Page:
The “Liebe” in the title stems from the main character’s desire to find something more, to find the appreciation through the male hookers and gold diggers that she does not find at home in Austria anymore. Of course she knows this is all a big lie and whatever she will get, sex, affection, compliments, will only have to do with her relative wealth and her citizenship. But she, like all the others she is with, insists on lying to herself, the only difference being that she suffers more under the obvious discrepancy between her reality and her purchased dream.

Needless to say that the film is utterly without mercy when it comes to depicting the ways in which people who at home never experience the feeling of power, dominance, of being at center stage suddenly realise they can have all that for a fistful of dollars. They abuse the need of their local lovers (or sex slaves, more accurately) in painful ways, and seem to be eager to find out how far they can go in their abuse until somebody finally would break or skip.

It is not a very nice experience to be shown what kind of a messed up creature humans can be, but I love Ulrich Seidl and his films for frequently insisting that it is necessary to look into this kind of mirror.

Just the other day I heard the claim that music documentaries are really good when the audience can enjoy them even without caring for that particular type of music. 24 Hour Party People proves the point, even though it’s a faux-documentary, following the fate of  Manchester’s music scene and the iconic Factory club and factory records label. Steve Coogan plays Tony Wilson, founder or initiator of these clubs and labels, as he discovers and supports bands like Joy Division / New Order or the Happy Mondays. The former I know because their front man killed himself, their successors I know from exactly one song, the latter I never heard about. As with the rest of the music that the film features, or the lifestyle it depicts, I never cared much about.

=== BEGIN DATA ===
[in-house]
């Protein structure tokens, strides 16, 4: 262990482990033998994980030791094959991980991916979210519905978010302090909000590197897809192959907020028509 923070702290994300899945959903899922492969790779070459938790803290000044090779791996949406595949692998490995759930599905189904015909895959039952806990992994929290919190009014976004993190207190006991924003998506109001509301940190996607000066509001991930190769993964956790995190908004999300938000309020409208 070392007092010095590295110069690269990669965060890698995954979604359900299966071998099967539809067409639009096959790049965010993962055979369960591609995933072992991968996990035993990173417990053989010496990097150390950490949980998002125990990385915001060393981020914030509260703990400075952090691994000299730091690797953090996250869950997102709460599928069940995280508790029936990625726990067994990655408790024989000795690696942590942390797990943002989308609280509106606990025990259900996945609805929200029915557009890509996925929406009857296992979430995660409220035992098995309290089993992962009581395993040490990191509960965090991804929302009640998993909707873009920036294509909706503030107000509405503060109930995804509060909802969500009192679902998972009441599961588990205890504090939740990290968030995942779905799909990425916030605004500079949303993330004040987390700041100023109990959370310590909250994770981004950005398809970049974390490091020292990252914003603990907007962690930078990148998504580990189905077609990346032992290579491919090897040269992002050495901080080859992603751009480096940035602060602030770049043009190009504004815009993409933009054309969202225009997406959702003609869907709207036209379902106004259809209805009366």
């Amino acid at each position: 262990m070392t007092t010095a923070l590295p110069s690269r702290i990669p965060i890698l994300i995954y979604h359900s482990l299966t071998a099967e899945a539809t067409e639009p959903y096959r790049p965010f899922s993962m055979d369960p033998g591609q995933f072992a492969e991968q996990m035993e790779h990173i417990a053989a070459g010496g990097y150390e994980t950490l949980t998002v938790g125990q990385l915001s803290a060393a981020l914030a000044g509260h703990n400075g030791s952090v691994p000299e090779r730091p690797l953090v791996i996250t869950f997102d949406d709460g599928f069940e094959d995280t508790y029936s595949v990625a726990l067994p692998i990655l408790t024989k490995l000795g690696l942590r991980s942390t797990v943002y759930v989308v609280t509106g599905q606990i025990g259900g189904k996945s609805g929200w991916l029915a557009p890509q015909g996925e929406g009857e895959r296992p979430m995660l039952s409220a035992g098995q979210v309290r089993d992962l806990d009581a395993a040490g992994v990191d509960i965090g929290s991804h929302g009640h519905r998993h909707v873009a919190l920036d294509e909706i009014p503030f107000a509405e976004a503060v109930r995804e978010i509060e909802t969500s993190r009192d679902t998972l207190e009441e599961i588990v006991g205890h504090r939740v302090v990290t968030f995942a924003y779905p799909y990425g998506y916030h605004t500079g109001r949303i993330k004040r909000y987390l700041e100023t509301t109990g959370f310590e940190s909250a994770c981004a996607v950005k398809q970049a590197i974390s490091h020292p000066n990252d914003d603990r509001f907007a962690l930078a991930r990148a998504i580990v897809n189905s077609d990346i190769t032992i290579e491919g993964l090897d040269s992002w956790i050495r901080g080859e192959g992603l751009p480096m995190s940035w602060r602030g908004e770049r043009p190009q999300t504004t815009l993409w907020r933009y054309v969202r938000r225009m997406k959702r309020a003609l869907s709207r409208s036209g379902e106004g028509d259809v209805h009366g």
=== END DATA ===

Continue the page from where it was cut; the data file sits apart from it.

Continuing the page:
Still, this film is fantastic. Steve Coogan makes my day almost every time I see him, certainly every time I see him in Michael Winterbottom’s productions (and I hear there is a second season of “The Trip” in the making, this will be one of my tv events of the year!). He chats with the movie audience, is very personal and close, never pretends to be likable per se, but seems to represent a very authentic crazy person dedicated to his city and that city’s music. As you would expect, this story is populated by an excess of weird people, dopeheads, “artists” (in the worst and in the best sense of the word), sex, drug and most prominently rock’n’roll (rave, sometimes, after Wilson invented it…).

Another bit of evidence that Winterbottom cannot fail me, that he is among the most interesting directors working today, and that he has an astonishing quality of output over the past decade.

With Forest Whitaker, Luis Guzman, but also Arnold Schwarzenegger… Looking at the cast list suggests that somebody had the good idea to cushion Schwarzenegger’s return to the screen with a bit of talent to make sure there’s something interesting to see between Arnold embarrassing himself. But very soon you start realising that you have not seen Whitaker in a long while, that you cannot remember where you know Guzman from, and it starts to dawn on you that what may look like a great cast at first glance may actually be a desperate attempt of some guys to pay for their mortgage.